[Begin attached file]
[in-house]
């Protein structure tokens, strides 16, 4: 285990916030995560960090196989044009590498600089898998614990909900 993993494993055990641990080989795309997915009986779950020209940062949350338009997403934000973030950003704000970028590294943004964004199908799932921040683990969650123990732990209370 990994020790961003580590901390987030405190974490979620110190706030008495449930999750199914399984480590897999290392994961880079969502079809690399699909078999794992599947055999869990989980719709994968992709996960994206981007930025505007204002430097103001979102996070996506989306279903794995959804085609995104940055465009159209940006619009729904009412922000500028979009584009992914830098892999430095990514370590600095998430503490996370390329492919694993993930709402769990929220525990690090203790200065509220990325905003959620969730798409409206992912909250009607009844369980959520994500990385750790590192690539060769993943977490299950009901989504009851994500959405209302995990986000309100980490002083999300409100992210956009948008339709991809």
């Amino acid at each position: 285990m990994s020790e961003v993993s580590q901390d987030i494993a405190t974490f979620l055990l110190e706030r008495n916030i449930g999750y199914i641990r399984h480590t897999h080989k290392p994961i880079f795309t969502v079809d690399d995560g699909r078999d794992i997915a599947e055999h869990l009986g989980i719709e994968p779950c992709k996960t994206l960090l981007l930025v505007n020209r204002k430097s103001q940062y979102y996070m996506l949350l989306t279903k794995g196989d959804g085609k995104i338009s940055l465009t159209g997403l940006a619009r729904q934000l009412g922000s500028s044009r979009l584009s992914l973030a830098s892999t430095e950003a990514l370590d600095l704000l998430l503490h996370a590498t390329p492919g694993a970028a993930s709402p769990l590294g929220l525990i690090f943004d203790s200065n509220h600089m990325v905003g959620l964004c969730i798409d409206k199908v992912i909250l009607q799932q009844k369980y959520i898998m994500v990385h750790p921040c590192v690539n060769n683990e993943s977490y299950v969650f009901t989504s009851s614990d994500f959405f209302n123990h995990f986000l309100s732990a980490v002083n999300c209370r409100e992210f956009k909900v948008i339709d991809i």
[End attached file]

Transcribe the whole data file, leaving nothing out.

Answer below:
[in-house]
């Protein structure tokens, strides 16, 4: 285990916030995560960090196989044009590498600089898998614990909900 993993494993055990641990080989795309997915009986779950020209940062949350338009997403934000973030950003704000970028590294943004964004199908799932921040683990969650123990732990209370 990994020790961003580590901390987030405190974490979620110190706030008495449930999750199914399984480590897999290392994961880079969502079809690399699909078999794992599947055999869990989980719709994968992709996960994206981007930025505007204002430097103001979102996070996506989306279903794995959804085609995104940055465009159209940006619009729904009412922000500028979009584009992914830098892999430095990514370590600095998430503490996370390329492919694993993930709402769990929220525990690090203790200065509220990325905003959620969730798409409206992912909250009607009844369980959520994500990385750790590192690539060769993943977490299950009901989504009851994500959405209302995990986000309100980490002083999300409100992210956009948008339709991809």
């Amino acid at each position: 285990m990994s020790e961003v993993s580590q901390d987030i494993a405190t974490f979620l055990l110190e706030r008495n916030i449930g999750y199914i641990r399984h480590t897999h080989k290392p994961i880079f795309t969502v079809d690399d995560g699909r078999d794992i997915a599947e055999h869990l009986g989980i719709e994968p779950c992709k996960t994206l960090l981007l930025v505007n020209r204002k430097s103001q940062y979102y996070m996506l949350l989306t279903k794995g196989d959804g085609k995104i338009s940055l465009t159209g997403l940006a619009r729904q934000l009412g922000s500028s044009r979009l584009s992914l973030a830098s892999t430095e950003a990514l370590d600095l704000l998430l503490h996370a590498t390329p492919g694993a970028a993930s709402p769990l590294g929220l525990i690090f943004d203790s200065n509220h600089m990325v905003g959620l964004c969730i798409d409206k199908v992912i909250l009607q799932q009844k369980y959520i898998m994500v990385h750790p921040c590192v690539n060769n683990e993943s977490y299950v969650f009901t989504s009851s614990d994500f959405f209302n123990h995990f986000l309100s732990a980490v002083n999300c209370r409100e992210f956009k909900v948008i339709d991809i």